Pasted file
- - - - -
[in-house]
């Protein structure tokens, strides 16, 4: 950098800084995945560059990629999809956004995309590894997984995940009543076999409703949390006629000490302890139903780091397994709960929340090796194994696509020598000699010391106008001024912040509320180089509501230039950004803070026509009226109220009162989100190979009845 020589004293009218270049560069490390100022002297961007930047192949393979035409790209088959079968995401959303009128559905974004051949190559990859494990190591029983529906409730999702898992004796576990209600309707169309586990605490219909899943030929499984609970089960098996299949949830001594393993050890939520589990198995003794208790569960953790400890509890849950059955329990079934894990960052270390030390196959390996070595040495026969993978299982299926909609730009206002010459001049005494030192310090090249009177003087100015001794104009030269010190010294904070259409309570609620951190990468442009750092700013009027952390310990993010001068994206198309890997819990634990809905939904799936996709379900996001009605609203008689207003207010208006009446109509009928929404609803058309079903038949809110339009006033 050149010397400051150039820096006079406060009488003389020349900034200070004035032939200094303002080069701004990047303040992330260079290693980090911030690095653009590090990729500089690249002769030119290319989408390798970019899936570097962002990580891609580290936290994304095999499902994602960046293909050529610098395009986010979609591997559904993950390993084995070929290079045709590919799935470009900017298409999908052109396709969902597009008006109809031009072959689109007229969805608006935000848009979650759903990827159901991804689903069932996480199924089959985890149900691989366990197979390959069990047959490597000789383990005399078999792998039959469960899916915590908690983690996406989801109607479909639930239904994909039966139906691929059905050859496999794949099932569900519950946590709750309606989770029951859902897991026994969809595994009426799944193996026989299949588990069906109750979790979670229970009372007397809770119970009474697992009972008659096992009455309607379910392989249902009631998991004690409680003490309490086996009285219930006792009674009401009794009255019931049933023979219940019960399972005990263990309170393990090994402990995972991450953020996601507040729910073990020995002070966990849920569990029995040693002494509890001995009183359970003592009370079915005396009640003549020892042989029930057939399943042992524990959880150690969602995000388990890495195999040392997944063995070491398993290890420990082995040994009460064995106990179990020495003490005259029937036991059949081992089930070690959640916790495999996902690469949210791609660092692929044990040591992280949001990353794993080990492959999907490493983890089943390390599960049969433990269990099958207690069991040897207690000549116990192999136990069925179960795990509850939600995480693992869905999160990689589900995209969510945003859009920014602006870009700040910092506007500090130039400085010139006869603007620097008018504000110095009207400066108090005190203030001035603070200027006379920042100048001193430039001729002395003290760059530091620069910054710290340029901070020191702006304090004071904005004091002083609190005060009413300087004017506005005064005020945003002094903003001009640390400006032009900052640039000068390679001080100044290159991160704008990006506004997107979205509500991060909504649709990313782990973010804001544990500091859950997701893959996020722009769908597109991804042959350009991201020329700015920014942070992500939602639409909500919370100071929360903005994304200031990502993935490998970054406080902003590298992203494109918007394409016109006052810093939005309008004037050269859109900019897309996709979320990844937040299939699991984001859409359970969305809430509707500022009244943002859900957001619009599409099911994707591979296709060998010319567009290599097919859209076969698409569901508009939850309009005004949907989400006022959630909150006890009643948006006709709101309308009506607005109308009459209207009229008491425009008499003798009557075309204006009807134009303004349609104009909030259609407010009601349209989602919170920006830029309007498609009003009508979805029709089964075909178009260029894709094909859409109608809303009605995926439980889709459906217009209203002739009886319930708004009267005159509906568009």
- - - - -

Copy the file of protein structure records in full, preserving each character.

[in-house]
């Protein structure tokens, strides 16, 4: 950098800084995945560059990629999809956004995309590894997984995940009543076999409703949390006629000490302890139903780091397994709960929340090796194994696509020598000699010391106008001024912040509320180089509501230039950004803070026509009226109220009162989100190979009845 020589004293009218270049560069490390100022002297961007930047192949393979035409790209088959079968995401959303009128559905974004051949190559990859494990190591029983529906409730999702898992004796576990209600309707169309586990605490219909899943030929499984609970089960098996299949949830001594393993050890939520589990198995003794208790569960953790400890509890849950059955329990079934894990960052270390030390196959390996070595040495026969993978299982299926909609730009206002010459001049005494030192310090090249009177003087100015001794104009030269010190010294904070259409309570609620951190990468442009750092700013009027952390310990993010001068994206198309890997819990634990809905939904799936996709379900996001009605609203008689207003207010208006009446109509009928929404609803058309079903038949809110339009006033 050149010397400051150039820096006079406060009488003389020349900034200070004035032939200094303002080069701004990047303040992330260079290693980090911030690095653009590090990729500089690249002769030119290319989408390798970019899936570097962002990580891609580290936290994304095999499902994602960046293909050529610098395009986010979609591997559904993950390993084995070929290079045709590919799935470009900017298409999908052109396709969902597009008006109809031009072959689109007229969805608006935000848009979650759903990827159901991804689903069932996480199924089959985890149900691989366990197979390959069990047959490597000789383990005399078999792998039959469960899916915590908690983690996406989801109607479909639930239904994909039966139906691929059905050859496999794949099932569900519950946590709750309606989770029951859902897991026994969809595994009426799944193996026989299949588990069906109750979790979670229970009372007397809770119970009474697992009972008659096992009455309607379910392989249902009631998991004690409680003490309490086996009285219930006792009674009401009794009255019931049933023979219940019960399972005990263990309170393990090994402990995972991450953020996601507040729910073990020995002070966990849920569990029995040693002494509890001995009183359970003592009370079915005396009640003549020892042989029930057939399943042992524990959880150690969602995000388990890495195999040392997944063995070491398993290890420990082995040994009460064995106990179990020495003490005259029937036991059949081992089930070690959640916790495999996902690469949210791609660092692929044990040591992280949001990353794993080990492959999907490493983890089943390390599960049969433990269990099958207690069991040897207690000549116990192999136990069925179960795990509850939600995480693992869905999160990689589900995209969510945003859009920014602006870009700040910092506007500090130039400085010139006869603007620097008018504000110095009207400066108090005190203030001035603070200027006379920042100048001193430039001729002395003290760059530091620069910054710290340029901070020191702006304090004071904005004091002083609190005060009413300087004017506005005064005020945003002094903003001009640390400006032009900052640039000068390679001080100044290159991160704008990006506004997107979205509500991060909504649709990313782990973010804001544990500091859950997701893959996020722009769908597109991804042959350009991201020329700015920014942070992500939602639409909500919370100071929360903005994304200031990502993935490998970054406080902003590298992203494109918007394409016109006052810093939005309008004037050269859109900019897309996709979320990844937040299939699991984001859409359970969305809430509707500022009244943002859900957001619009599409099911994707591979296709060998010319567009290599097919859209076969698409569901508009939850309009005004949907989400006022959630909150006890009643948006006709709101309308009506607005109308009459209207009229008491425009008499003798009557075309204006009807134009303004349609104009909030259609407010009601349209989602919170920006830029309007498609009003009508979805029709089964075909178009260029894709094909859409109608809303009605995926439980889709459906217009209203002739009886319930708004009267005159509906568009």